It’s the sort of place you’d enjoy if you’re nearing 30 or past 30 or if you just like quiet places, where you don’t just sit with your friends to booze aimlessly and reach home somewhat unconscious.
Haven’t you heard of the 30s syndrome? It’s probably when you prefer sleeping early or when you don’t really look forward to boisterous pubs where you can’t hear your own voice. A small peg of liquor or a pint of beer works best or no peg either – after all you have to drive back home and you don’t want to mess with Delhi’s incorrigible cops.
Delhi’s Café Lota is one such place where the food – a sumptuous assortment of north and south Indian cuisines – is good (and healthy and arguably affordable); and there’s no loud music either, save for the minimal All India Radio instrumental recitals in the background.
The lighting is dim, the seating spacious. Ample pots of embers are kept next to tables to keep you warm in winters. The venue effectively drowns out the noise of traffic outside.
If you’re a metro person, get off at Pragati Maidan station and take an auto rickshaw to Crafts Museum (across Bhairon Mandir) for 40 rupees and no more.
Lota is an unusual name, isn’t it? A lota would be a steel/brass/copper container that you would use to drink water from, or bring milk from the nearby dairy or a permanent fixture with a yogi or anyone who doesn’t own a toilet and has to go behind the bushes for the first morning call. A souvenir shop at the museum is called ‘Lota’, and hence the name for the cafe, a waiter there told me. The cafe opened in 2013.
When I entered the museum on a cold Friday evening, I walked into a dark alley that took me to a sparsely lit dining area that is now famous in Delhi as Café Lota. Restaurant search provider and reviewer Zomato has listed it under its hidden gems collection.
It’s funny how the sound of conversations on dining tables didn’t spill over to the rest of the restaurant, a likely scenario in Delhi’s dining areas. In front of my table, a group of friends quietly ate Palak Patta Chaat (which has crispy spinach leaves, potatoes and chickpeas topped with spicy yoghurt and chutneys). In other words, an expensive version of your street side chaat papdi, served in a big porcelain plate. Lovers idled away elsewhere, engrossed – platonically only, thankfully – into each other rather than the food; two girls giggled in a far corner.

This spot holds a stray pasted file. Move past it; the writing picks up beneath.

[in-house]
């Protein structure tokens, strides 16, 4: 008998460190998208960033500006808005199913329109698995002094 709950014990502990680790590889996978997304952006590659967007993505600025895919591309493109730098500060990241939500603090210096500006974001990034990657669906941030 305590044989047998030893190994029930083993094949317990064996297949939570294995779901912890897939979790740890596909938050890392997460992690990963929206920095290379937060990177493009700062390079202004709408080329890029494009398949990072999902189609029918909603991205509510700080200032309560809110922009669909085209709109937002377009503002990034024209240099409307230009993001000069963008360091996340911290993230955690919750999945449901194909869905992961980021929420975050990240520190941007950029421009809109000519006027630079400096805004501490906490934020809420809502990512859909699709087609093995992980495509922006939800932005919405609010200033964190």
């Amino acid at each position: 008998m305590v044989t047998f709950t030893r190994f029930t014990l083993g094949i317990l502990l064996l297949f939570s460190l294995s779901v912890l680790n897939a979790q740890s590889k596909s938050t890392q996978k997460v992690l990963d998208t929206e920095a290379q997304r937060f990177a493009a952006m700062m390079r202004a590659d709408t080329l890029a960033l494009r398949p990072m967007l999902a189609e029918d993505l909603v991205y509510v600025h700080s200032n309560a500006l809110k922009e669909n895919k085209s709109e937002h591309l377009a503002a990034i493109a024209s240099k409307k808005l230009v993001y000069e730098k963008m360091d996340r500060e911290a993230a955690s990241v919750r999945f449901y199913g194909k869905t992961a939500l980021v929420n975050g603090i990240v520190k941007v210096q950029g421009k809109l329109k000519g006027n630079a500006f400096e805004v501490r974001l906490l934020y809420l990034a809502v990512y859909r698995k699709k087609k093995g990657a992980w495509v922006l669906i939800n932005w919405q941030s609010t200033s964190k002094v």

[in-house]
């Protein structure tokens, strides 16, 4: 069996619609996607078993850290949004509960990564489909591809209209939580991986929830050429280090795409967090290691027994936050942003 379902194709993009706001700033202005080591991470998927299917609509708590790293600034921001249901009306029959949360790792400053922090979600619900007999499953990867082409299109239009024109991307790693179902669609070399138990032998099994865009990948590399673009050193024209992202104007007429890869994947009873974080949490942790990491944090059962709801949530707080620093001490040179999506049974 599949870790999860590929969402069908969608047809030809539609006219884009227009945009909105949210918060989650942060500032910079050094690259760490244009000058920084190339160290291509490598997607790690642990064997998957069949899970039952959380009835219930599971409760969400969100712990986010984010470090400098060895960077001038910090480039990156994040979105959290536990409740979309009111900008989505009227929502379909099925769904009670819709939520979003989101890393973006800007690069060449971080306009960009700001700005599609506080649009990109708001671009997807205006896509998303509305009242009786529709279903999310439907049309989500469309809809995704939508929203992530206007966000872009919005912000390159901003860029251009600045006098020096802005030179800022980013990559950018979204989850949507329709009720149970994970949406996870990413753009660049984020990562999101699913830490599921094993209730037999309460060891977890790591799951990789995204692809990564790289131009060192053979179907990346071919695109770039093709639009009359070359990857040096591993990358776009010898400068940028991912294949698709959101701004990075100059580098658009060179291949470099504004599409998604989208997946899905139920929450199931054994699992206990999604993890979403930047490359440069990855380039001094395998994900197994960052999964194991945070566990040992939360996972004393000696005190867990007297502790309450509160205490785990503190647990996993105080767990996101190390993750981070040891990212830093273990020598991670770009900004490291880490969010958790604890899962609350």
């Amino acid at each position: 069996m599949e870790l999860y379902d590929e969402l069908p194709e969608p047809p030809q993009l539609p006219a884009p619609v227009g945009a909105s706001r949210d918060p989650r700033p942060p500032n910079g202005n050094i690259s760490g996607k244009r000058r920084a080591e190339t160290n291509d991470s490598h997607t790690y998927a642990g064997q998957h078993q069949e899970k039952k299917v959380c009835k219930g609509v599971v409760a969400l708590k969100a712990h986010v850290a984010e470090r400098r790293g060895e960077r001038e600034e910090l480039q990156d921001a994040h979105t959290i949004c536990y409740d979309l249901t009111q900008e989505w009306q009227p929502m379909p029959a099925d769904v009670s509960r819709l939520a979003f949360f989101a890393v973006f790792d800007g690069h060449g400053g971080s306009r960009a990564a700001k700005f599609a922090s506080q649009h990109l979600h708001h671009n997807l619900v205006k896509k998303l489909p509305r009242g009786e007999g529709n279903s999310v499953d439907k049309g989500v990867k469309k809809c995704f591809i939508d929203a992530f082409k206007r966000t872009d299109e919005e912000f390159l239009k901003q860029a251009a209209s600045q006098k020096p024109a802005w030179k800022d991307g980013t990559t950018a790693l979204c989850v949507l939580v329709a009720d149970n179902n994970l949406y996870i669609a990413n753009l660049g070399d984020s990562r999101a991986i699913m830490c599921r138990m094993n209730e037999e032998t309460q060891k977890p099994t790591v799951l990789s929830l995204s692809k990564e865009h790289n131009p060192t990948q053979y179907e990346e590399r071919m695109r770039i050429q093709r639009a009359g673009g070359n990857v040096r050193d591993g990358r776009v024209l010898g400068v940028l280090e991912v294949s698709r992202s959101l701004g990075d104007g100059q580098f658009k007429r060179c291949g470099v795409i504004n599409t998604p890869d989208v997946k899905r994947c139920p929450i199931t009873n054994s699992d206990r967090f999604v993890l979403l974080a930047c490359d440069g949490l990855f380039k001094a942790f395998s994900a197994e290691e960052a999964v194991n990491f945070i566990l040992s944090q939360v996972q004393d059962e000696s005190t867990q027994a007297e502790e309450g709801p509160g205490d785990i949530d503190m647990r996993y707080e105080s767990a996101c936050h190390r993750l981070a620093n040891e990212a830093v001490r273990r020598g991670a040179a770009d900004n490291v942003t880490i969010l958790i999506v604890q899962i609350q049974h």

I liked the craft work on the white wall, enhanced by the yellow light. The interior – if you can call it that – is tasteful in its austerity.
I had Pondicherry fish curry with steamed rice, which reminded me of Thai curry. While the sole fish was prepared just the right way, the rice could have been cooked more and the portions should have been bigger for a plate for 400 rupees.
But as my friends arrived, here’s what ALL we ordered:
*Beetroot chop – the café’s own take on a popular Kolkata street snack, served with cheese dip
*Chicken bharta, which reminded me of places that serve tiny pieces of chicken mixed in what is otherwise a curry made for paneer. Skip it, unless you can’t do without chicken
*Kumaoni platter – a forgetful meal of sabzi, roti et al
*Sattu parantha – a wholesome wheat flatbread stuffed with roasted gram and served with homemade butter
*Apple cinnamon jalebi – I hate the smell of cinnamon until I had this! Highly recommended.
WSJ recommends Quinoa upma, “filled with slivers of crunchy green beans, and flavoured with smoky mustard seeds and roasted peanuts.”
“Another delightful dish was the chicken ghee roast, or boneless chicken coated in a red paste made of curly red chili peppers from the south Indian Konkan region,” they write.
The Hindu reporter ordered a plate of Amritsari fish (batter-fried sole, coated with popped amaranth seeds, served with sweet potato chips); Gujarat khichri (with sweet and sour kadhi); and bhapa doi (a Bengali sweet dish).
Looks like the café deserves not one, but many more visits. And by the way, early risers – this place opens at 8 a.m.
The café is closed on Mondays.
(Writing and photography by Ankush Arora)